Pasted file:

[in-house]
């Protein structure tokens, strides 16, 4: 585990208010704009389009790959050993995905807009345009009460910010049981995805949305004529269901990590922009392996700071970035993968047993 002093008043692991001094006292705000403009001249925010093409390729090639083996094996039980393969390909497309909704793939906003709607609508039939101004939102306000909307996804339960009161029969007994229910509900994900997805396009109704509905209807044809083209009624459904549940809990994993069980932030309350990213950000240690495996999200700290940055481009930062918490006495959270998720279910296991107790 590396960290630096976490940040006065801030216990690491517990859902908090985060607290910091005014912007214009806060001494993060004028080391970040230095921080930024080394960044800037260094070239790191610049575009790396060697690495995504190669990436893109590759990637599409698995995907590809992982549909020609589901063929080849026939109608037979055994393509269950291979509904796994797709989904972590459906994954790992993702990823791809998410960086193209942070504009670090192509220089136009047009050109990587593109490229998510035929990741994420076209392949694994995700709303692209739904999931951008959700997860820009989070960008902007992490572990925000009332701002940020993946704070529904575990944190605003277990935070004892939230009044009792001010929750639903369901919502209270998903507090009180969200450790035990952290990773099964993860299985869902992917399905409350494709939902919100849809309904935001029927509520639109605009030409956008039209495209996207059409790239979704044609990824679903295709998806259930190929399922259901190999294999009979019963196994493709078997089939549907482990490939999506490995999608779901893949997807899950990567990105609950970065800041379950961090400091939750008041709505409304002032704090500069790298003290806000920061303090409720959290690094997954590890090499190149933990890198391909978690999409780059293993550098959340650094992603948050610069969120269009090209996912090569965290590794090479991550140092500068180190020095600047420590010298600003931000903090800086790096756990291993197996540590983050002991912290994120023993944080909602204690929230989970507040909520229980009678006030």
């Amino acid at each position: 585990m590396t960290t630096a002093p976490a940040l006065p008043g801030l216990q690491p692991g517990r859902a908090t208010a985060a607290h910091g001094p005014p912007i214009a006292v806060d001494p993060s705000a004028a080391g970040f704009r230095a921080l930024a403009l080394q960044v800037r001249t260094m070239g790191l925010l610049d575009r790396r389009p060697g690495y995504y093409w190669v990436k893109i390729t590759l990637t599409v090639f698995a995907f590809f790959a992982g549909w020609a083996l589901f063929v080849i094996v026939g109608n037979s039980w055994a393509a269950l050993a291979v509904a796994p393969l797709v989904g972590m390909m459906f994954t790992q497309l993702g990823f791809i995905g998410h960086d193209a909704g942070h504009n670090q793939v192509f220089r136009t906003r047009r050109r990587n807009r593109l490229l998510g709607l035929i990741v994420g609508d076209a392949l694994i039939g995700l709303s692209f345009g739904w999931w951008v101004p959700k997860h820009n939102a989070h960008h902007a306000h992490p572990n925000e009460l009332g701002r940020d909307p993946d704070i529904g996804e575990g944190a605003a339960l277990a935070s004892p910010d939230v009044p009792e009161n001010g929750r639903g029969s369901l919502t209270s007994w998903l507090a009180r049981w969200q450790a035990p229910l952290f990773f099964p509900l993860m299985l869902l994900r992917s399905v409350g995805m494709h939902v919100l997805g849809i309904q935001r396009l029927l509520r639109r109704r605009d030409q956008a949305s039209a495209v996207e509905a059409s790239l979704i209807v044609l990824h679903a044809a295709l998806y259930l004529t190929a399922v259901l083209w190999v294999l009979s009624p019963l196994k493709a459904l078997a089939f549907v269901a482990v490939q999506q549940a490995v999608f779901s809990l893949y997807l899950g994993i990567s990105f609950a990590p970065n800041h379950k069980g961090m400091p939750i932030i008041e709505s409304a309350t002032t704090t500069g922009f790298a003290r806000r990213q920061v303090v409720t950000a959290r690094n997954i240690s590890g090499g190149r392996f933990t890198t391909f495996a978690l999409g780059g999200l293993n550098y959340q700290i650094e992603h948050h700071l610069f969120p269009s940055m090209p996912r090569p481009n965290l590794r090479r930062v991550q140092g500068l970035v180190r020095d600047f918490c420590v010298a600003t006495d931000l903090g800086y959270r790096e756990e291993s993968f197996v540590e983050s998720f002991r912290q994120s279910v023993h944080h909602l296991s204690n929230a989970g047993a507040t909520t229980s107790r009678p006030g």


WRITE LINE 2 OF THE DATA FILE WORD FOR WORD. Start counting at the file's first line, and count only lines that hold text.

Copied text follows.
């Protein structure tokens, strides 16, 4: 585990208010704009389009790959050993995905807009345009009460910010049981995805949305004529269901990590922009392996700071970035993968047993 002093008043692991001094006292705000403009001249925010093409390729090639083996094996039980393969390909497309909704793939906003709607609508039939101004939102306000909307996804339960009161029969007994229910509900994900997805396009109704509905209807044809083209009624459904549940809990994993069980932030309350990213950000240690495996999200700290940055481009930062918490006495959270998720279910296991107790 590396960290630096976490940040006065801030216990690491517990859902908090985060607290910091005014912007214009806060001494993060004028080391970040230095921080930024080394960044800037260094070239790191610049575009790396060697690495995504190669990436893109590759990637599409698995995907590809992982549909020609589901063929080849026939109608037979055994393509269950291979509904796994797709989904972590459906994954790992993702990823791809998410960086193209942070504009670090192509220089136009047009050109990587593109490229998510035929990741994420076209392949694994995700709303692209739904999931951008959700997860820009989070960008902007992490572990925000009332701002940020993946704070529904575990944190605003277990935070004892939230009044009792001010929750639903369901919502209270998903507090009180969200450790035990952290990773099964993860299985869902992917399905409350494709939902919100849809309904935001029927509520639109605009030409956008039209495209996207059409790239979704044609990824679903295709998806259930190929399922259901190999294999009979019963196994493709078997089939549907482990490939999506490995999608779901893949997807899950990567990105609950970065800041379950961090400091939750008041709505409304002032704090500069790298003290806000920061303090409720959290690094997954590890090499190149933990890198391909978690999409780059293993550098959340650094992603948050610069969120269009090209996912090569965290590794090479991550140092500068180190020095600047420590010298600003931000903090800086790096756990291993197996540590983050002991912290994120023993944080909602204690929230989970507040909520229980009678006030």